OPINION

The Ninja air fryer: More than a game changer...a life-changer?

Mike Christopherson
Mike Christopherson

Guilt. As a human emotional reaction, is it overrated or underrated? After all, if you engage in egregious behavior that harms others, are you less of a bad person or is the negative act you have performed less negative just because you feel a tinge of guilt afterward? And if you feel not a single shred of guilt over what you’ve done, does that make you an evil, diabolical individual?

These thoughts danced in my head last Saturday, as I stood in the kitchen with my wife and we devoured some of the best French fries we’ve eaten in years, gazing in amazement at each other between bites and dips in various condiments, as if we’d stumbled across the eighth wonder of the world. 

Meanwhile, that “wonder” sat perched on the counter, plugged into the wall, near the box we’d extricated it from earlier that day, a box that proclaimed in large letters near the top, “Guilt-Free Fried Food!”

Delicious, but it’ll kill you

Our oven/stovetop in the house I grew up in was equipped with a sunken, rectangular-shaped skillet, situated in the middle of the four burners.

My mom, with frequent assistance from my dad, did a lot of cooking, and often that sunken skillet was the most important culinary device in our kitchen. That’s saying something, considering that my parents purchased one of the first microwave ovens on the market, an Amana Radarange that weighed about 75 pounds and cost about as much as a decent used vehicle in those days. But when the pro-microwave folks slightly more than four decades ago managed to convince my parents that their Amana could actually cook a tasty Thanksgiving turkey, and a few hours later we sat down to enjoy what resembled a giant, gray rubbery egg with legs, the Amana’s limitations were obvious. It didn’t take long for another innovation to come along, when Tappan introduced a microwave that, the slogan promised, “Browns the Food.”

We had a cork-board bulletin board on the kitchen wall for various notes and reminders, but what I cared about most was my mom’s weekly supper list. On notebook paper, each week as she planned her latest grocery run, she’d come up with the next seven meals we’d be having for supper. As she crossed out each meal as it was prepared and eaten, day after day, week after week and month after month for years, she wouldn’t throw away the pieces of paper filled with previous meal lists. They served as valuable source material as she pondered yet another week of meals. Eventually, it took several large stick-pins to keep that heavy stack of paper from falling to the floor. 

Those meal lists could make or break my day. If I knew we were having something like tacos or homemade pizza or burritos for supper that night, you couldn’t wipe the smile from my face all day. But if I checked the list on the way out the door for school in the morning and saw that next up was salmon loaf with creamed peas poured over the top, I was an inconsolable, depressed wreck.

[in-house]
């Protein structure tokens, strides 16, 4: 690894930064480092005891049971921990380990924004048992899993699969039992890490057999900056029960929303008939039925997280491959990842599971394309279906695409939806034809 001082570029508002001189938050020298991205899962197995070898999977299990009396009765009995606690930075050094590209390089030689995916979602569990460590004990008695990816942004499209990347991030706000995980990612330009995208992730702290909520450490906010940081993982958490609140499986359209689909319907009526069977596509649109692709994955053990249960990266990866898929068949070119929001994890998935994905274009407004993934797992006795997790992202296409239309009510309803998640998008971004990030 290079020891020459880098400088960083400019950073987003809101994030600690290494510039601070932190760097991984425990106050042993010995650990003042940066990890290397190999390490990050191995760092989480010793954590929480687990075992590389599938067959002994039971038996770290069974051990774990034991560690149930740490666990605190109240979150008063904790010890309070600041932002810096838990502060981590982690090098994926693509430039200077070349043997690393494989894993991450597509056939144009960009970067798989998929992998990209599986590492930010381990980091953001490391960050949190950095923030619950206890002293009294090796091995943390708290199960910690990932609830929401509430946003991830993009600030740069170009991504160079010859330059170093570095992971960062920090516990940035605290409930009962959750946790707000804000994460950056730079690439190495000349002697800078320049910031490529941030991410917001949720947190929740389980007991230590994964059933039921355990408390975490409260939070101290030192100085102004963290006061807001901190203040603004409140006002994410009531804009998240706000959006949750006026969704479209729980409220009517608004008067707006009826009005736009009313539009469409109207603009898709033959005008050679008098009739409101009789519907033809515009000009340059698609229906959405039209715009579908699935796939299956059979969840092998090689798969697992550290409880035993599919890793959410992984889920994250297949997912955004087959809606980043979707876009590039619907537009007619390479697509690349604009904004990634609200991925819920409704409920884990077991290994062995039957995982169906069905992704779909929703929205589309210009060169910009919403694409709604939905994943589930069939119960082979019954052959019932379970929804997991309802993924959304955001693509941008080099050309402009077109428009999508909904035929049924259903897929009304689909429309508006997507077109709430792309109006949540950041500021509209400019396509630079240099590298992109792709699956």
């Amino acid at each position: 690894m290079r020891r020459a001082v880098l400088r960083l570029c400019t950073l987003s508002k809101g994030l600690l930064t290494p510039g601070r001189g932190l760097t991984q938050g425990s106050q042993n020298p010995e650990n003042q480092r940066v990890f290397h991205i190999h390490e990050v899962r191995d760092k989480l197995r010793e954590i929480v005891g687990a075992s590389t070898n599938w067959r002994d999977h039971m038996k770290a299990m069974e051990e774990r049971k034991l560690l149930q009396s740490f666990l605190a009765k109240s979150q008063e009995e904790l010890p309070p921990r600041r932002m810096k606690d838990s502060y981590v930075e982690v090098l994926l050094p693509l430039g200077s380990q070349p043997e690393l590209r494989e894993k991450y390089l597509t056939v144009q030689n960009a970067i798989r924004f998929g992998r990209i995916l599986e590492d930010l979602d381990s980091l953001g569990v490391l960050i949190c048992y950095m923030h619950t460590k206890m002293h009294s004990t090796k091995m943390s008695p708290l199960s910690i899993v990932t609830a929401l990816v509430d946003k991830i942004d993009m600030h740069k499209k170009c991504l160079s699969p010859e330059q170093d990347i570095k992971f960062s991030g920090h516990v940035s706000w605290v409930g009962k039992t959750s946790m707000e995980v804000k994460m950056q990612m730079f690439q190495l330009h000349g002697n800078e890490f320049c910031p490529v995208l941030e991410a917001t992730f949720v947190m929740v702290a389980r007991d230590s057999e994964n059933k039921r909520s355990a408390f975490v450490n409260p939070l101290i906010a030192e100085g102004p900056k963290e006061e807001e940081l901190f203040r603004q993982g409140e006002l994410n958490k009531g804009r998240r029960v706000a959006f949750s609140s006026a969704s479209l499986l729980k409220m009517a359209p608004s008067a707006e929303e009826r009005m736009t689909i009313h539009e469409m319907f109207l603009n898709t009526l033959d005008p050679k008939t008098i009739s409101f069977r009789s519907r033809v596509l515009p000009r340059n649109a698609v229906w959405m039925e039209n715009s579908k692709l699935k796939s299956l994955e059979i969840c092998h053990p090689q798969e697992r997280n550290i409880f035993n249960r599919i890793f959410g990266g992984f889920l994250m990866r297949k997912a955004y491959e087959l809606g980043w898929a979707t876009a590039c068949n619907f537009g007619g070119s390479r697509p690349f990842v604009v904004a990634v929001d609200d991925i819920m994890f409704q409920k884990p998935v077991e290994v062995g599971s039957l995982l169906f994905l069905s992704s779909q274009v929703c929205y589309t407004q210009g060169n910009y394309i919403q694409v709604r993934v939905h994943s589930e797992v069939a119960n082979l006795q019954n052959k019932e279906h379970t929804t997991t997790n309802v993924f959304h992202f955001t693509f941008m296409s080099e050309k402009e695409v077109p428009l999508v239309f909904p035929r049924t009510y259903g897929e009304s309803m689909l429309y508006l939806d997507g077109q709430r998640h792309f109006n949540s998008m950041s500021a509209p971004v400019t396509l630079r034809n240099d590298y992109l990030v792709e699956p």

Many of the meals required the use of that sunken skillet, and on many occasions a key ingredient was cooking oil. Yes, often it was essentially a deep fryer. On the aforementioned taco nights, my dad worked magic with a pair of tongs as he bathed and shaped flour tortillas in hot oil until they were beautifully shaped taco shells, not too brittle, but not flimsy and rubbery, either. He was the king of taco night.

But, as we all know by now, you can’t gorge on deep-fried foods your whole life, or your whole life won’t be that whole, because you’ll die prematurely from heart disease, high blood pressure, diabetes or a stroke.

I grew up and got married, and my wife and I, other than frequently incorporating olive oil into our cooking, have never deep-fried anything. We’ve baked fries on a cookie sheet in the oven and tried to ignore their dry, cardboard-y finish, but everyone knows nothing beats deep-fried.

So a couple years ago, we basically cut potatoes as a side dish from our diet. It’s meat or other protein sources, vegetables on the side, and rarely any starch or carbohydrates.

Then friends started imploring us with tremendous enthusiasm to buy an “Instant Pot” pressure-cooker to enhance our meal menu.

But we resisted.

Then friends started imploring us with even more tremendous enthusiasm to buy an “air fryer.” Specifically a Ninja-brand air-fryer.

We continued to resist, until our sons joined the growing chorus singing the praises of air-fryer technology.

So that’s what we unboxed the other day, and it’s what produced French fries so good we swore we could feel our arteries hardening.

Was there guilt? Yes, some. If only due to our incredible fortune over being alive in this particular moment in time.